Saturday, May 23, 2009

Some Thoughts

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Pic: Lord Quas

Unfortunately, Zomby didn't make it to his Athens gig last night, which was no surprise since the guy doesn't show up in most of his home gigs - i wouldn't expect him to fly overseas and play. Maybe it's his elaborate scheme for making a name for himself: Zomby never shows up for his gigs, so when he finally does show up, it will be more of a rare, sought-out experience. But i don't want to think that way. I am just curious what his agency has to say about all these no-shows.


Anyway, his absence left the 2:00 slot open so we could catch Stones Throw crew Madlib, Egon and J Rocc play in another venue, not too far from there. When we came in, Egon was playing some old Greek psychedelic tunes, followed by some old psychedelic tunes from Cairo, followed by some old psychedelic tunes from fuck-knows-where. The music was deep, and it was a total mind-blower. J Rocc played a nice set of mostly straightforward hip-hop tunes along with some ill Dilla beats and the odd selection here and there, and then it was Madlib's turn.

Madlib got a lot of hate for under-performing, including some booing and some rather rude , moronic remarks such as "get a life!" or "play the Madvillain tunes!". Possibly being smoked out, most of the time he was scratching meaninglessly for minutes before letting the tune play and then mumble some incomprehensible raps on top.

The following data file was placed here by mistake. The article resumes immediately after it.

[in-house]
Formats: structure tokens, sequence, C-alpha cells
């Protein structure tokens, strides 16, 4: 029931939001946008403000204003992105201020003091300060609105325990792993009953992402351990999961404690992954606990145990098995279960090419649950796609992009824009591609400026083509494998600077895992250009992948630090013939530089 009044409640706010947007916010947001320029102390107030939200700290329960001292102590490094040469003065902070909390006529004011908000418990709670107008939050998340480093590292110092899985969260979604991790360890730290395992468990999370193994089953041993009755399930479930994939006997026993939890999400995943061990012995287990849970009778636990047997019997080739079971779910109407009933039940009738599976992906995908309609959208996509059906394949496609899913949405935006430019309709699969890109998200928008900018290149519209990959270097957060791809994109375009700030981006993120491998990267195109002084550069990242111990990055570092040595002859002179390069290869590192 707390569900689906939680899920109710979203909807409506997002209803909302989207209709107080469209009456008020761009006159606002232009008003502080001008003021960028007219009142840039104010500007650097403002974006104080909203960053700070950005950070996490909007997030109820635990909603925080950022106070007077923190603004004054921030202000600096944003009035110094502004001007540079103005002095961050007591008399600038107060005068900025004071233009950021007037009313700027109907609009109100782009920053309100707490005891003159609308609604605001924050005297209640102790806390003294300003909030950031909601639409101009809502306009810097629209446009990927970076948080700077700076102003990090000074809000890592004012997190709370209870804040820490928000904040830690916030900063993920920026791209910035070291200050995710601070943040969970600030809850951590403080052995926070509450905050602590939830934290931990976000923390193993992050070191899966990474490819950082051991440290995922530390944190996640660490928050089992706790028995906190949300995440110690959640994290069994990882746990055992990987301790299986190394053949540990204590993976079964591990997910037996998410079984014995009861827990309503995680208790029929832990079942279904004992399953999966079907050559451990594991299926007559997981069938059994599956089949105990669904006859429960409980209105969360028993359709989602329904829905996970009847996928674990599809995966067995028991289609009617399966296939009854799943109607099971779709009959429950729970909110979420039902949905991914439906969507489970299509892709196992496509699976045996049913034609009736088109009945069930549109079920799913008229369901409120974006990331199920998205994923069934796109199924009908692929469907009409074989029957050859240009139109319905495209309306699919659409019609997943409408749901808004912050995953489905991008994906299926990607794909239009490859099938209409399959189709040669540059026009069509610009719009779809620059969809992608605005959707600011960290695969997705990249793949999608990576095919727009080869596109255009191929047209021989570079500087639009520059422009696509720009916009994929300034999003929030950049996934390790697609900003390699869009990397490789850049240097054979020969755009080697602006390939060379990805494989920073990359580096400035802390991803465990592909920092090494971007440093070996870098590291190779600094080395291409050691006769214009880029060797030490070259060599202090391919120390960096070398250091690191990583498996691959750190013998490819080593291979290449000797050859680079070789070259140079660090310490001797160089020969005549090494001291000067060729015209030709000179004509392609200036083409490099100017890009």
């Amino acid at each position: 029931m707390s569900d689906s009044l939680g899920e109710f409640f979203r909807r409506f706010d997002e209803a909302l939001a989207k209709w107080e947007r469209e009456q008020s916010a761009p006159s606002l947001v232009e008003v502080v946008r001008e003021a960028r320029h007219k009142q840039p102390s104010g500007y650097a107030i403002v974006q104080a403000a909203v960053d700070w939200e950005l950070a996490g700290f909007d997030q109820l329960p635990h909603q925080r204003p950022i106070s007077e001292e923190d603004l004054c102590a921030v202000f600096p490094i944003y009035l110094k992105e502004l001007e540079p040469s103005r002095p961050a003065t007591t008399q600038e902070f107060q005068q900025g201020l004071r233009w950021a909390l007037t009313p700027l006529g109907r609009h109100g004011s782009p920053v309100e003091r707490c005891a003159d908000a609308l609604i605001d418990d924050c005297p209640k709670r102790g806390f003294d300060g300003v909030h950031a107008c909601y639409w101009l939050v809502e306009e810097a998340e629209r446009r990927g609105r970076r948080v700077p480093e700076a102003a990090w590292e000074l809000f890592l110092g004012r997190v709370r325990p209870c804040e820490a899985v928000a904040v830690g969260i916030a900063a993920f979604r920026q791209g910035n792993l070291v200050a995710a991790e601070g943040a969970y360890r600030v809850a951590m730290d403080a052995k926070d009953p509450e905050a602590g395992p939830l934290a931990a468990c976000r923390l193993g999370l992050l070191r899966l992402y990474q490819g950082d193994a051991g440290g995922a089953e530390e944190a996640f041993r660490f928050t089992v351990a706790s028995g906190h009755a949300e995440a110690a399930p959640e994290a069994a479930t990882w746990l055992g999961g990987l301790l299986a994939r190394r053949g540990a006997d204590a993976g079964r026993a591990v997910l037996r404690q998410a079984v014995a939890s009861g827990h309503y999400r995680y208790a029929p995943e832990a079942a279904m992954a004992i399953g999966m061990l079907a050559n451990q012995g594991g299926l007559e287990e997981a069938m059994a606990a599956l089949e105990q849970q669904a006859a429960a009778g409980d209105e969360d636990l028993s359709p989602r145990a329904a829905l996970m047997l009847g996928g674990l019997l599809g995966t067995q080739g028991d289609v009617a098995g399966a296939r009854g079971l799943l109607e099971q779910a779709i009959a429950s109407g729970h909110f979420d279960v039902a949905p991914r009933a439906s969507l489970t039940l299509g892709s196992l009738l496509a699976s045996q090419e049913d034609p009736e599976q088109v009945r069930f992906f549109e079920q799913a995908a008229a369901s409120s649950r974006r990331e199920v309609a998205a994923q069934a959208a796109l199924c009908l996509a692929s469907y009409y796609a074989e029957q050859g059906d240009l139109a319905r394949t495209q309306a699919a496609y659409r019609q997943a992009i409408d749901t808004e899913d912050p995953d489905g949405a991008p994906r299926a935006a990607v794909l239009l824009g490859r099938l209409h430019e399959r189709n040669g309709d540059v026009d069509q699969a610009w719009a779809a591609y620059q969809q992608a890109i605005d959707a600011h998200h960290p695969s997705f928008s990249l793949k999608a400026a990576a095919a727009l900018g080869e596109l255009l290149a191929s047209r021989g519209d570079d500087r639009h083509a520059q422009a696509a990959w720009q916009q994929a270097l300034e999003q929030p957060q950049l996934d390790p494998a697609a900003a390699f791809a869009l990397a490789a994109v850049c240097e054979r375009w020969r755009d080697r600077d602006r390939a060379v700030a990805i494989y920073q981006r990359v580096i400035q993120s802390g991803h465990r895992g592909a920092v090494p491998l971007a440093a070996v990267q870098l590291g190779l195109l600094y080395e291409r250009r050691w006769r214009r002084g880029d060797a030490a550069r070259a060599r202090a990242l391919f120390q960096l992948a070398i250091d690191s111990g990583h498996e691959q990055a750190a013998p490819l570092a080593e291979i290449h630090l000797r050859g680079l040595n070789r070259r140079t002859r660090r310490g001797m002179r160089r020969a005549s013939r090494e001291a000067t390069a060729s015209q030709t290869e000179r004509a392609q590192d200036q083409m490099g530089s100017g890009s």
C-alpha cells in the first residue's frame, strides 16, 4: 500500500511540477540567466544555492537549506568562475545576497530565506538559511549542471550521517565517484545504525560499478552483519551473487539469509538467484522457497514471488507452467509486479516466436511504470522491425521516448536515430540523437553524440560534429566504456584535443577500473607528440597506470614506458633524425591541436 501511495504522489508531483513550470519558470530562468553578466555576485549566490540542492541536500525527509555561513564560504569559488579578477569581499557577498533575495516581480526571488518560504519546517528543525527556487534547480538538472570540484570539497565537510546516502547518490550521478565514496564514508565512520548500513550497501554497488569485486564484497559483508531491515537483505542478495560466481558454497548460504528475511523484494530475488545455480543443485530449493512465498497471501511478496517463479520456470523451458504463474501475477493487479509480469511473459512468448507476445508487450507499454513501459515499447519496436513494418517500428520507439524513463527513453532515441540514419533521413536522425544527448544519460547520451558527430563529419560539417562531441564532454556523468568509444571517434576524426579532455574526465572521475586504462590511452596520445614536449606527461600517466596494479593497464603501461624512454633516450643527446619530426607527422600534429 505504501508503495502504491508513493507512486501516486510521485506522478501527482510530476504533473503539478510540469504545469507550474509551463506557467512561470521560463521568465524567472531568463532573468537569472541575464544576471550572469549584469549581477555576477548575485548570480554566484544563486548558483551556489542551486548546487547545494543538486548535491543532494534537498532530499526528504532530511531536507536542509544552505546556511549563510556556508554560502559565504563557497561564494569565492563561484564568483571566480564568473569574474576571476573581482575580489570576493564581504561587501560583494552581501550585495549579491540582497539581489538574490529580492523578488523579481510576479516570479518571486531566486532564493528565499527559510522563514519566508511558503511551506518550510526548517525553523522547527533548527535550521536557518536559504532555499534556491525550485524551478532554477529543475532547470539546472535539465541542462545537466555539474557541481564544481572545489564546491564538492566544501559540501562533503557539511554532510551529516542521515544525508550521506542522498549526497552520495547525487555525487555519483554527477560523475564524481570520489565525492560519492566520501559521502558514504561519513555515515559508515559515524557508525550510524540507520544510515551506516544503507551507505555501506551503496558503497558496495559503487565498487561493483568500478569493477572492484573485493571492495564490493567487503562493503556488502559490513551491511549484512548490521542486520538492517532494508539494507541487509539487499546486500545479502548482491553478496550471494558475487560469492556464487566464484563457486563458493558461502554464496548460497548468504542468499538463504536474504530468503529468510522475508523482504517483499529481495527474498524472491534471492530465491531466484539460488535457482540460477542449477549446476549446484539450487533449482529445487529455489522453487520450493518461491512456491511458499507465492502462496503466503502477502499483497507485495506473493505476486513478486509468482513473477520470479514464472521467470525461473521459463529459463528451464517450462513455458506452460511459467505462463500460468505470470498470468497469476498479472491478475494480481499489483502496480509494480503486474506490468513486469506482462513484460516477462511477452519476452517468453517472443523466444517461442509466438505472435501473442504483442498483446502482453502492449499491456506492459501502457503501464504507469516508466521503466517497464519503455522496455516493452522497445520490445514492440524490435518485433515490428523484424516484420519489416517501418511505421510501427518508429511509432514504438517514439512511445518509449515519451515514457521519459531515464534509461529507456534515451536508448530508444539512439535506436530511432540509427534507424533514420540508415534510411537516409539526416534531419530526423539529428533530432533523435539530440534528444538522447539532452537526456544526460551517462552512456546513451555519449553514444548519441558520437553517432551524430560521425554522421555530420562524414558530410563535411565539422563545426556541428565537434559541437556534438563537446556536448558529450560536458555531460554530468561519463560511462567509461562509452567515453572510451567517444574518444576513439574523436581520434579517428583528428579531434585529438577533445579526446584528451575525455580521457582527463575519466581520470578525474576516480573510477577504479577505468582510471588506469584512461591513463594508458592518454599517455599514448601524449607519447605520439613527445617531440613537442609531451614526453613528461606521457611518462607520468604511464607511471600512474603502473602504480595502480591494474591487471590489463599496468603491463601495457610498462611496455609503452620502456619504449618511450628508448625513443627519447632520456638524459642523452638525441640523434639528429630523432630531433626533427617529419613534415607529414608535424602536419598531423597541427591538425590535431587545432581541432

Now if anyone is interested in my own, strictly personal point of view, here it is: there are some artists that can do whatever the fuck they want. Actually, any artist is free to do what ever the fuck he wants, but some are more easily excused than others - in case one doesn't sympathise with their intentions. Having watched the Chrome Children DVD, i kind of expected more from him. But, again, that's his thing. That's what he did and that's who he is. A smoked out genius that can do whatever the fuck he feels like. I wouldn't expect anyone in the room to get it, including me, cause that stuff really made sense only if you were in the same mind state that he was in. Again, that was his thing and that's what he did. Athens has a long tradition of DJs playing shit and artists under-performing just because they don't give a fuck about a small country in the Balkans, but i don't think that was the case here.


Whatever the case was (and i really don't want to be misjudged as a fanboy here), some people just earn the right to do what they want, based on their creative output. The Aphex Twin is one of them, i feel. Madlib is another. I am just happy i saw him perform in flesh.

9 comments:

oksikemia said...

the exact same thing i was thinking too.. at least we could see THE man in flesh, 10 m from us. but, he owes a good gig to athens!

Anonymous said...

oksi den mporo n afiso comment sto blog sou me kanenan tropo!

eskasa pou den mporousa na pao madlib xthes, opos ki an itan....

oksikemia said...

k egw de metaniwnw se kammia periptwsi, gia 2 logous.
1on giati to show prin to madlib itan gamato
2on giati eida apo konta to madlib, opws akrivws to leei o fantastikos ixos.

an omws eixan paiksei xalia k oi proigoumenoi tha itan mlk.. me tis mpires k tous tarifes mou pige 50 euro, einai polla gia mena mono k mono gia na dw to madlib (h opoion allo) na kanei apla tin kabla tou.